But a byproduct of that measly number is that the company is running out of places to put ads. It used to be that your newsfeed was full of well, news and posts from those you follow. Now it is increasingly full of ads -- or "sponsored posts," if that is any more digestible for you.
Because they have seen it happen elsewhere, the fine folks at Facebook know that soon they will hit that delicate inflection point where users, annoyed by too may ads, will simply stop accessing Facebook as often, further shrinking the ad inventory pool.
It has been rumored that hundreds of ad-tech vendors and publishers have ordered their families to stay off the platform, hoping that if they can shift just a few percentage points of spending away from Facebook, they will show enough growth to get that red herring back on track.
In its mission to bump up its co-share with Google of global digital ad spend to 50% of every dollar, Facebook has already begun testing ads slotted in the middle of videos. Not that pre-rolls aren't annoying enough, but these new ones are interruptive ads that probably can't be skipped after a few ticks. And if these ads don't piss off enough users, Facebook will probably start to bank them together like linear TV so that watching a three-minute music video will soon take 17 minutes.
I hope the folks at Eyeo GmbH are working on a DVD for YouTube so that we can fast-forward past the pending invasion.
Not satisfied, I guess, with nearly 50% revenue growth, Facebook is also planning ads in Messenger and WhatsApp. For now, we assume these ads will only appear somewhere in the app interfaces and you won't get a text from your kid saying "I'll be home by 6:30. You should get a new set of tires on sale now at TownFair." But perhaps that's only a matter of time and greed.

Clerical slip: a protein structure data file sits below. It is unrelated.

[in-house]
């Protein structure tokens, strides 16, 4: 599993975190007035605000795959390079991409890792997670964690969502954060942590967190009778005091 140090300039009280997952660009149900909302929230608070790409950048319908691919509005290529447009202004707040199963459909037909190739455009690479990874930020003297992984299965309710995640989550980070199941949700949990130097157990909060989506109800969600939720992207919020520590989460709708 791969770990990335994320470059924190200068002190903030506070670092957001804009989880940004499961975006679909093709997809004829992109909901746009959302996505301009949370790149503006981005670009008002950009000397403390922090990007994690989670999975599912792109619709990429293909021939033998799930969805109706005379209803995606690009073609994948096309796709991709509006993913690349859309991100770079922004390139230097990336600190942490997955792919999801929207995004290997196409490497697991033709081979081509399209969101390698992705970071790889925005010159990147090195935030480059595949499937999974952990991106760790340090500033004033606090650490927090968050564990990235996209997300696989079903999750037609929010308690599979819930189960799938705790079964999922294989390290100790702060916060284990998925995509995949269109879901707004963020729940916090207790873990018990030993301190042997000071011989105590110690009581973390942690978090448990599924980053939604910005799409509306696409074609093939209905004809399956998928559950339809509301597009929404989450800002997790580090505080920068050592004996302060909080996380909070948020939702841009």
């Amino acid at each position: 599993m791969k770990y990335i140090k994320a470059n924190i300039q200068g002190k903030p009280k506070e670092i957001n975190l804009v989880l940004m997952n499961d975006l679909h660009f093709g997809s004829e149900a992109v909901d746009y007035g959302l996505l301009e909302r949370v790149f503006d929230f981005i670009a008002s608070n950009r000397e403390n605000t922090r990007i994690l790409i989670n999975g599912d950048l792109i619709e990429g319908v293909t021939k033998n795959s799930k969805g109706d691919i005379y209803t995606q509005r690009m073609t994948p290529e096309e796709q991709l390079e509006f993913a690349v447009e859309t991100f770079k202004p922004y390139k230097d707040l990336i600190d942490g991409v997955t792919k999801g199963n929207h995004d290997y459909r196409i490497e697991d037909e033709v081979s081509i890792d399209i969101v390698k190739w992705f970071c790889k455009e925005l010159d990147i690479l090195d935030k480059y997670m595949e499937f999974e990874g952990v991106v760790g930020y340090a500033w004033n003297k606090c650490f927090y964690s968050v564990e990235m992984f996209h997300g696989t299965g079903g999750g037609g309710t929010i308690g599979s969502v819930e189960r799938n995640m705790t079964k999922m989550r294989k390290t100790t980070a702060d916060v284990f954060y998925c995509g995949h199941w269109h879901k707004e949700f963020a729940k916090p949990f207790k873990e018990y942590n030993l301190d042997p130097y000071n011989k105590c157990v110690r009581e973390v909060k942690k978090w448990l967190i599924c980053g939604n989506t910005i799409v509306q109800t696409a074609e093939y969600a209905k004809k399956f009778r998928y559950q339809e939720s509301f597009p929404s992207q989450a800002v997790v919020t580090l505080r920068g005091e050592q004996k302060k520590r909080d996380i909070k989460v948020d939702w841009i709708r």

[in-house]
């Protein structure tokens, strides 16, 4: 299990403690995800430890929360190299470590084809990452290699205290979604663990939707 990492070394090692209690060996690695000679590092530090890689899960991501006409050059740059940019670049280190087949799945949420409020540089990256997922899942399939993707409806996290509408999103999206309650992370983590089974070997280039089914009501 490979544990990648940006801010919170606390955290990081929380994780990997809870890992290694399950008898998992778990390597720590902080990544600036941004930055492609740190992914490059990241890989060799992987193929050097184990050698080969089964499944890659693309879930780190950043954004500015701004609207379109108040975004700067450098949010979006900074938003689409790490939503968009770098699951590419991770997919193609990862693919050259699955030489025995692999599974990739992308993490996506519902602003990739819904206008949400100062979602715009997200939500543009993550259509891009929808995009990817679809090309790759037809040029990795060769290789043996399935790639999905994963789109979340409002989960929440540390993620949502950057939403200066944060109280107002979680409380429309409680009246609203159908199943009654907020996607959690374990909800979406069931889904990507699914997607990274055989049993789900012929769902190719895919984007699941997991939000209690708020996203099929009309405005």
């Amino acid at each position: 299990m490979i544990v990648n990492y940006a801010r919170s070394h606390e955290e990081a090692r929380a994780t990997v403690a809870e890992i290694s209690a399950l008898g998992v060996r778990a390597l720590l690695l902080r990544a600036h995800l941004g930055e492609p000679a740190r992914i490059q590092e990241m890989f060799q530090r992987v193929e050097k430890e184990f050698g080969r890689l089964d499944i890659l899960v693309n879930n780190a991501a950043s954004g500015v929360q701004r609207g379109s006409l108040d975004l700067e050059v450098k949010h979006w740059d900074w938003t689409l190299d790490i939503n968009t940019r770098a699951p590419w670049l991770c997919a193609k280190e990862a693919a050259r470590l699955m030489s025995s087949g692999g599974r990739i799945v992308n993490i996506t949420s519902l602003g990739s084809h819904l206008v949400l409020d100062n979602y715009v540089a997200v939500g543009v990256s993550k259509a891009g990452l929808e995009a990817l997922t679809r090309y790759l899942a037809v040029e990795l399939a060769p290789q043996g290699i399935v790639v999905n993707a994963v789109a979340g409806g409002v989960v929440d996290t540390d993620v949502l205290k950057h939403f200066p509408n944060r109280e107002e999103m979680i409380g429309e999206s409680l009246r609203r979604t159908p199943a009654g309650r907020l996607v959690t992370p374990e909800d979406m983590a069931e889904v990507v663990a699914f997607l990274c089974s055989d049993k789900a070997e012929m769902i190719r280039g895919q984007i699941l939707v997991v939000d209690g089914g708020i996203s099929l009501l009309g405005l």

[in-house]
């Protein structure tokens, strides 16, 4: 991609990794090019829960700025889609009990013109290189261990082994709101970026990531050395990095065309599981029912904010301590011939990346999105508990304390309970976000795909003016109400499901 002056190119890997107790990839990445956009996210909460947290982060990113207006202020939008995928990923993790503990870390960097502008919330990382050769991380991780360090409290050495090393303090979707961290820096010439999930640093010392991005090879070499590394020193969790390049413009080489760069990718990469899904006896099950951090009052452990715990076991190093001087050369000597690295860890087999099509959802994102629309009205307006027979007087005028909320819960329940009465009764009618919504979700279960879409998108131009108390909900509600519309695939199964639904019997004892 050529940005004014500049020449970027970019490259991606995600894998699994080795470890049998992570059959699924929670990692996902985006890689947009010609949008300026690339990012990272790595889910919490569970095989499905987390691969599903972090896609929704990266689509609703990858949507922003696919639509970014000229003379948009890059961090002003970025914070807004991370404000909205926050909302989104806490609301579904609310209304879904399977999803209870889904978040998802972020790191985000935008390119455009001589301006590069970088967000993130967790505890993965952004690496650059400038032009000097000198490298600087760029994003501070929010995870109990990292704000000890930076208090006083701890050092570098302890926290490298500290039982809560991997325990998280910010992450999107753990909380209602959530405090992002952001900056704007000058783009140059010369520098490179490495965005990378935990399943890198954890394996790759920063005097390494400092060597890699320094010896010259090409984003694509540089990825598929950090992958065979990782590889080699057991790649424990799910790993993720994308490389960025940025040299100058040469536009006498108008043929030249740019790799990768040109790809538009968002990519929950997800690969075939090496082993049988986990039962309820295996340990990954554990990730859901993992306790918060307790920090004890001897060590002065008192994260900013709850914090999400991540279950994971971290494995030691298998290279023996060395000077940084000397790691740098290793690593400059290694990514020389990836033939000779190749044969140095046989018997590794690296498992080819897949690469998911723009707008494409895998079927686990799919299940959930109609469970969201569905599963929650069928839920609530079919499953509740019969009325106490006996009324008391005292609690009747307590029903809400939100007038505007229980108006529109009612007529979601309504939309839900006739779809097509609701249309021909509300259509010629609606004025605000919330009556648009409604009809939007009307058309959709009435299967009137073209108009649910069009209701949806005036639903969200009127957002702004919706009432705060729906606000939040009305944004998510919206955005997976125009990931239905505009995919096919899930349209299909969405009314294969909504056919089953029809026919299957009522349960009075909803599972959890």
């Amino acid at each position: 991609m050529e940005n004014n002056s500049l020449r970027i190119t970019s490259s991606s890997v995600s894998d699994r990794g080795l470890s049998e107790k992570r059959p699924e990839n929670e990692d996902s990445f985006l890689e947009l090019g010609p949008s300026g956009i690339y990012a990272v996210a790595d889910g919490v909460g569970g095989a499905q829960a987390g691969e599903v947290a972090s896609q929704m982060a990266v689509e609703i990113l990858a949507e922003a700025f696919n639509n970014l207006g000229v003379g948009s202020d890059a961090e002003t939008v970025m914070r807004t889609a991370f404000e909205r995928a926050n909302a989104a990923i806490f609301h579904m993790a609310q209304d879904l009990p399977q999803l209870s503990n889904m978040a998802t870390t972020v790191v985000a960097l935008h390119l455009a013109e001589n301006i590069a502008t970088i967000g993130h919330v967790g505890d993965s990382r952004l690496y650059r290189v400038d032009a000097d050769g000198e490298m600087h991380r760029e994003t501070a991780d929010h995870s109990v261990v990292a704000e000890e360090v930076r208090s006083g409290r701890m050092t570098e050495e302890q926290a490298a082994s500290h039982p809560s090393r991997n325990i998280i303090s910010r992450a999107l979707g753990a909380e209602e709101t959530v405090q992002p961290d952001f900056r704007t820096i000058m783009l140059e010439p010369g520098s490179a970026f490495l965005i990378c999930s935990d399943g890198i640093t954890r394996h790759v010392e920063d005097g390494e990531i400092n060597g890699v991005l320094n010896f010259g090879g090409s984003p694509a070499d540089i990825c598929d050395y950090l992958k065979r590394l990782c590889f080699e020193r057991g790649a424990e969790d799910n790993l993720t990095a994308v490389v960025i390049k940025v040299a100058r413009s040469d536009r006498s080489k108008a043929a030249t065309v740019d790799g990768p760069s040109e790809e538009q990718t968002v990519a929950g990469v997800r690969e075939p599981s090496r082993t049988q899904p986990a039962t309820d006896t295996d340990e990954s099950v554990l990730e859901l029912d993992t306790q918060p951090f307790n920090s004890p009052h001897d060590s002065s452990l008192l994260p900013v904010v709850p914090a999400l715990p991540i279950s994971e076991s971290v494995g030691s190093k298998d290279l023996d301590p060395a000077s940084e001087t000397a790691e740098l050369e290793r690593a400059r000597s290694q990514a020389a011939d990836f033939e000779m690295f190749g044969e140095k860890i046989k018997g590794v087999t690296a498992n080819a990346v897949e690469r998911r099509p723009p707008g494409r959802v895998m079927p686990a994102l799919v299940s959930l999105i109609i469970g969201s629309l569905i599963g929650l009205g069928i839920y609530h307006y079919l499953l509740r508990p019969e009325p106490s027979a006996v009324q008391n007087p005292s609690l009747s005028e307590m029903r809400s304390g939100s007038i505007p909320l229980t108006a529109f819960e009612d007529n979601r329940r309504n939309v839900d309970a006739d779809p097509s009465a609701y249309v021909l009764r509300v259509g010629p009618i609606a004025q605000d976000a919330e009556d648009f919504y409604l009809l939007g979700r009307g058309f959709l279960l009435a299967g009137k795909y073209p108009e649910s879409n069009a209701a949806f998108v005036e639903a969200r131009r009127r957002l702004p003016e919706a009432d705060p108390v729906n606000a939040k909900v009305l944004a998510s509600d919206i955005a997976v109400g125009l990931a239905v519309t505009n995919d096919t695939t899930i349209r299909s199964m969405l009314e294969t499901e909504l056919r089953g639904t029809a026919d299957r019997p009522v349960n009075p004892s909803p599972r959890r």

Inevitable in this trajectory will be the offer of ad-free versions of Facebook that will undoubtedly be sold on an annual subscription basis for a fee that will go in only one direction: up.
You would think that Zuckerberg, with a net worth quickly approaching $70 billion, would kind of kick back and think of ways to deploy his (and Facebook's) vast fortunes to make the world a better place -- rather than staying up nights trying to calculate new ways to squeeze the last nth of value out of advertisers and users.
Yeah, yeah, I get shareholder obligation. But after a while, this relentless pursuit of trying to monetize consumer engagement in every possible way tips over from smart strategy to egregious exploitation.
Maybe when his net worth hits $100 billion?